Sukanya Chakrabarti, assistant professor at Rochester Institute of Technology in New York, uses waves in the galactic disk to map the interior structure and mass of galaxies - like seismologists analyse waves to infer properties about the Earth's interior.
Her team used spectroscopic observations to calculate the speed of the three Cepheid variables - stars used as yardsticks to measure distance in galaxies - in the Norma constellation.
Chakrabarti used Cepheid variables to mark the location of a dark-matter dominated dwarf galaxy approximately 300,000 light years away.
In contrast, the disk of the Milky Way terminates at 48,000 light years.
"The radial velocity of the Cepheid variables is the last piece of evidence that we've been looking for," Chakrabarti said. "You can immediately conclude that they are not part of our Galaxy."
Invisible particles known as dark matter make up 85 percent of the mass of the universe.
"The mysterious matter represents a fundamental problem in astronomy because it is not understood," Chakrabarti added.
Her method for locating satellite galaxies dominated by dark-matter taps principles used in seismology to explore the interior of the galaxy.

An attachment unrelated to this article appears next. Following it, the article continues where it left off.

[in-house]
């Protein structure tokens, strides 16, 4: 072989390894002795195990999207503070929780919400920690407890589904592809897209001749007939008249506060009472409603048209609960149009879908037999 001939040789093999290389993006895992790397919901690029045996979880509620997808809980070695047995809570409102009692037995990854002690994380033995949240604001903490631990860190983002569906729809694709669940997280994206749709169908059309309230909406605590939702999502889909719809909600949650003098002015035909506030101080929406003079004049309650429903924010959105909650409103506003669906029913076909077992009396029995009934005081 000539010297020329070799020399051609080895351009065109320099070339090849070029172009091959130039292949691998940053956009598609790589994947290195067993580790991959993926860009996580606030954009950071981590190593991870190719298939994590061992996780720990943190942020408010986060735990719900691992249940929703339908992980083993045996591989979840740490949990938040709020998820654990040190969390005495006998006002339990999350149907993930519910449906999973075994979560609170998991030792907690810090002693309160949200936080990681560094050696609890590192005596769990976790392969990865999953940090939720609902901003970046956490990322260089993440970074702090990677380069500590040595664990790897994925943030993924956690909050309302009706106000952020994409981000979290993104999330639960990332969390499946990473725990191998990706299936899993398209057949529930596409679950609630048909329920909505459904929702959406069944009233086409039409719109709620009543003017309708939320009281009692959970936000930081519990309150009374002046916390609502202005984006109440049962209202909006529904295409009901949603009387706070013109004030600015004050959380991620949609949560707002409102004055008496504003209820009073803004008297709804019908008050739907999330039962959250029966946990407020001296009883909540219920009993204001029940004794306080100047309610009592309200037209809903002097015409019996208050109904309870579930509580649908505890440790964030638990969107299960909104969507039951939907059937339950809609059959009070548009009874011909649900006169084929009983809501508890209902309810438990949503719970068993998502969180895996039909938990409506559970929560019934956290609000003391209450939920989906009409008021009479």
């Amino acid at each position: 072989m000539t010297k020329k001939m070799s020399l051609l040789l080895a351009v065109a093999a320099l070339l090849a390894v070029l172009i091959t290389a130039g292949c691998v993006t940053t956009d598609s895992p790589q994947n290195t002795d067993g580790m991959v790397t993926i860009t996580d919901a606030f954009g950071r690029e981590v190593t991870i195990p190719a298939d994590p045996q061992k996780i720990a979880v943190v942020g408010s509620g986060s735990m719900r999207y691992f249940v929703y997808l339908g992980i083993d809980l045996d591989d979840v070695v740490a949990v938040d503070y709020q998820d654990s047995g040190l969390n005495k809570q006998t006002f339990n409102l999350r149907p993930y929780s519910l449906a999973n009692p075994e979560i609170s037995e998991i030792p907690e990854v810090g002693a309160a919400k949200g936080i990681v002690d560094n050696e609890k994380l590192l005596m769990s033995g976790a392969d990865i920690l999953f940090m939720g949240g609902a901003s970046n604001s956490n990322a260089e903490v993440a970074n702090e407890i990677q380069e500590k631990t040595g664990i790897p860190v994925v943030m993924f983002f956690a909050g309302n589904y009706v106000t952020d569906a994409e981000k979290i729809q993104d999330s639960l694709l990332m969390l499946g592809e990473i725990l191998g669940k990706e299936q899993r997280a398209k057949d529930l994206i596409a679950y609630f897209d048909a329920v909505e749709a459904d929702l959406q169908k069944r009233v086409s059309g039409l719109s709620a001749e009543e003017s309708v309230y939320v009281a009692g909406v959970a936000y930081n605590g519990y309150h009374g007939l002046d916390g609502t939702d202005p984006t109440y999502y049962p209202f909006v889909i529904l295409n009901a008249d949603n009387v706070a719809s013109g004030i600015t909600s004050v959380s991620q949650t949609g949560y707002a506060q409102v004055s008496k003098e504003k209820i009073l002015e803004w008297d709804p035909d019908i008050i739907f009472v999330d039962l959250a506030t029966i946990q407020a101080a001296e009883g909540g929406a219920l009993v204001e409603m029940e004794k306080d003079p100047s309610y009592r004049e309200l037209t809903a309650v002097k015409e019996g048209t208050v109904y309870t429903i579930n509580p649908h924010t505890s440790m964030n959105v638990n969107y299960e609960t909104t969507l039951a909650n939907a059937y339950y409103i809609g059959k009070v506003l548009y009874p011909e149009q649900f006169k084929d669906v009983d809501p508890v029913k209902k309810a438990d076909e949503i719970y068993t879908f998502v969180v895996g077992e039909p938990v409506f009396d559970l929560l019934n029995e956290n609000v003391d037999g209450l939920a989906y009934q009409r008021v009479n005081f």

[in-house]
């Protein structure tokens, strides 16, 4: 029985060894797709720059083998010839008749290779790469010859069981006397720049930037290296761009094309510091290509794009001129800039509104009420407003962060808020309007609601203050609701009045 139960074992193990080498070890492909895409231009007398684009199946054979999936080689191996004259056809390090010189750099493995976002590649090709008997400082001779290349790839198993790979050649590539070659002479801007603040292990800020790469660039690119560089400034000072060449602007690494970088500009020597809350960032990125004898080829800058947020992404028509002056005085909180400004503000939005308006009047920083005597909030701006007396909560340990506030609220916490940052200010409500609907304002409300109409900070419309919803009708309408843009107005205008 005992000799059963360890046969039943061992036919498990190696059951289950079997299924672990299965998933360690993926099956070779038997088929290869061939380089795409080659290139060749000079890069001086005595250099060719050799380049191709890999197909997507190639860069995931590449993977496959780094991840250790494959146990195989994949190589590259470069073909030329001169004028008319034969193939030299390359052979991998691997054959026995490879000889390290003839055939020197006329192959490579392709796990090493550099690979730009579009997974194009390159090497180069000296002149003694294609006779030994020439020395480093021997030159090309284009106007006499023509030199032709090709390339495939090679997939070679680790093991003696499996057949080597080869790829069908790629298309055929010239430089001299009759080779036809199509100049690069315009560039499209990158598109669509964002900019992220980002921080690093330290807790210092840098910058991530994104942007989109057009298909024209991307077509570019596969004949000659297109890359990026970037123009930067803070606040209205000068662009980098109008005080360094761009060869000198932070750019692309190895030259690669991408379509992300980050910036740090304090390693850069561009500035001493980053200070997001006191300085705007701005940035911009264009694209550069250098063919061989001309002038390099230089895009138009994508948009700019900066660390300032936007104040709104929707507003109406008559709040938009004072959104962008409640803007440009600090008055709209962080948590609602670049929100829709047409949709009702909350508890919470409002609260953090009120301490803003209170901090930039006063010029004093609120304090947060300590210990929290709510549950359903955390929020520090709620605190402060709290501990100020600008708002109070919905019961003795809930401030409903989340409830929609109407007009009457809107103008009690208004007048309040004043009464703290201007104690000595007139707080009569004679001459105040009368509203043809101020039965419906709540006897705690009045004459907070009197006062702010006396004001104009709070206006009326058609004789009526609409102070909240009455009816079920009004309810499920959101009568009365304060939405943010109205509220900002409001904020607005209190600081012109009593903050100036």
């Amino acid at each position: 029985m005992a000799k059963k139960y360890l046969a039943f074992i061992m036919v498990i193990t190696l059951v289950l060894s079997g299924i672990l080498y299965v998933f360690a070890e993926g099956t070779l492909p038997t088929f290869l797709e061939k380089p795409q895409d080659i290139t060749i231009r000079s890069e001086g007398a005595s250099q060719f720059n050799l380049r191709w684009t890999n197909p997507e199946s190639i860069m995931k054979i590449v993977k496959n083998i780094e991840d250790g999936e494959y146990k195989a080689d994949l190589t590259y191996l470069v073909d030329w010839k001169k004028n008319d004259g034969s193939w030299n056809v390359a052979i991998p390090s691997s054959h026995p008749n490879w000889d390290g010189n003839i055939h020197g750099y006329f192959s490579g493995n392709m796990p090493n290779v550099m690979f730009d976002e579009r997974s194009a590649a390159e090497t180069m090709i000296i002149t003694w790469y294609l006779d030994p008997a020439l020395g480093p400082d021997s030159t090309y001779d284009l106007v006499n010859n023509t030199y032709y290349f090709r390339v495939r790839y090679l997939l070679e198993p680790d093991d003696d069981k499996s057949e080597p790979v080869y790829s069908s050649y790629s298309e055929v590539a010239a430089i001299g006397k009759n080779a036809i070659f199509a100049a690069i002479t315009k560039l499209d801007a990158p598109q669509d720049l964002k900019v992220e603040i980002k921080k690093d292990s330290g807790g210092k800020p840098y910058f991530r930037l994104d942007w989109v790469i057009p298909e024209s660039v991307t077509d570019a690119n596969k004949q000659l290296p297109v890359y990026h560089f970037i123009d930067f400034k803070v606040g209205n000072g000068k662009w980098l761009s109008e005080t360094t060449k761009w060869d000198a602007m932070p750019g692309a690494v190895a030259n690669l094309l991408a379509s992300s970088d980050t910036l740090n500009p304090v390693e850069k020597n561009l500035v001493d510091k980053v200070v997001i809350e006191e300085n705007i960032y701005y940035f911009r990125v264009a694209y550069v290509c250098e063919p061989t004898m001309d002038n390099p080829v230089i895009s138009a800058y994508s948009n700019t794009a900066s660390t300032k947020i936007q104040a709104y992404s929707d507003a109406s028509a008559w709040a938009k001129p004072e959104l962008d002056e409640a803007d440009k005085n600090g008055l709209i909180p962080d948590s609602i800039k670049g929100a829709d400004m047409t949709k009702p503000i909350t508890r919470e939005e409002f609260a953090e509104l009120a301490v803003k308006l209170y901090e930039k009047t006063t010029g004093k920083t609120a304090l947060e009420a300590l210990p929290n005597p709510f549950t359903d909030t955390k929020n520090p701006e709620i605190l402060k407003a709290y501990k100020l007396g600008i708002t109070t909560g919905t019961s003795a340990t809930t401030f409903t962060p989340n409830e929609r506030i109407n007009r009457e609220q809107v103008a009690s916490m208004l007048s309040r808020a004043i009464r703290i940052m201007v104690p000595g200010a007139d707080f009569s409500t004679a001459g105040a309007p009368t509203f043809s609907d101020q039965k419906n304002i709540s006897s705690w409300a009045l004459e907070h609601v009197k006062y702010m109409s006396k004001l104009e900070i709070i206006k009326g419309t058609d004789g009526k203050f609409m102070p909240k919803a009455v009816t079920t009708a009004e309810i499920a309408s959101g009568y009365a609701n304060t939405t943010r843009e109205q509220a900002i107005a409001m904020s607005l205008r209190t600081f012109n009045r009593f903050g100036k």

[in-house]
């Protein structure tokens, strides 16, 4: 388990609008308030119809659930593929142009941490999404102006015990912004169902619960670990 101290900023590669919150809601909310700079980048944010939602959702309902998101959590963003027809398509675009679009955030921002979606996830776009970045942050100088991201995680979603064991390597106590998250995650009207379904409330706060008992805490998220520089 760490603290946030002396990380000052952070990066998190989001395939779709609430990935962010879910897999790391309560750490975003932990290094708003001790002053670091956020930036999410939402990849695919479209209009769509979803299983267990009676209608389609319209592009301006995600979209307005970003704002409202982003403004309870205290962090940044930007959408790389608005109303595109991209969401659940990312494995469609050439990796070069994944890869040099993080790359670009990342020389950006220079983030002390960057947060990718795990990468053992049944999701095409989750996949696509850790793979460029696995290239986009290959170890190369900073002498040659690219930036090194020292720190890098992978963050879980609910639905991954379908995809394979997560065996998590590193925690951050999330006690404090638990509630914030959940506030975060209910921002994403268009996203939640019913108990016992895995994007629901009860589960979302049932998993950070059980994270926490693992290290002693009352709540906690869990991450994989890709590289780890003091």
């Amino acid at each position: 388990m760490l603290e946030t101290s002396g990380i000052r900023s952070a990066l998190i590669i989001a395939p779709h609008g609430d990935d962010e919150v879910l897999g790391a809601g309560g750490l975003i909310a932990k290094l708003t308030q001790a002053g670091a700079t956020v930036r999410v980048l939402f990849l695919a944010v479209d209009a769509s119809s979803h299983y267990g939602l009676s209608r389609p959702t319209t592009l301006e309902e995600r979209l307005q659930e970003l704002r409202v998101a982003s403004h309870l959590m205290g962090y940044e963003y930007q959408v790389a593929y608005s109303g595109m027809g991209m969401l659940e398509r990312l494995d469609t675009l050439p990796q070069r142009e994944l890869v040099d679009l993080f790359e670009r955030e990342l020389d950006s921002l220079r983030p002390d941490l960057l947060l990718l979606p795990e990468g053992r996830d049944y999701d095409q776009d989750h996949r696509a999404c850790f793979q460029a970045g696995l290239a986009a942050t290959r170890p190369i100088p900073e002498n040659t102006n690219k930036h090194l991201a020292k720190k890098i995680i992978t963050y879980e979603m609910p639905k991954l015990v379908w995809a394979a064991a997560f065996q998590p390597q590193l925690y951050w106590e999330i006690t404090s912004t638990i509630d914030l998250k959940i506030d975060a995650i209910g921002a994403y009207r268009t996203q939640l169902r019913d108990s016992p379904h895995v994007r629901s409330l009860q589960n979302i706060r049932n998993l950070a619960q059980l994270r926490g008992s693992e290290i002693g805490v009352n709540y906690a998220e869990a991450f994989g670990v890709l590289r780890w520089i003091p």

"We have made significant progress into this new field of galactoseismology where by you can infer the dark matter content of dwarf galaxies, where they are, as well as properties of the interior of galaxies by looking at observable disturbances in the gas disk," Chakrabarti explained.
This new method to characterise dark matter marks the first real application of the field of galactoseismology.
"It is very similar to seismology in a sense because we're trying to infer things about the interior of galaxies and how much dark matter there is and how much there has to be to produce these disturbances," she pointed out.
The study further questions the standard paradigm that old stars populate the dark matter halo and young stars form in the gas-rich stellar disks.
Chakrabarti's findings have been submitted for publication in Astrophysical Journal Letters.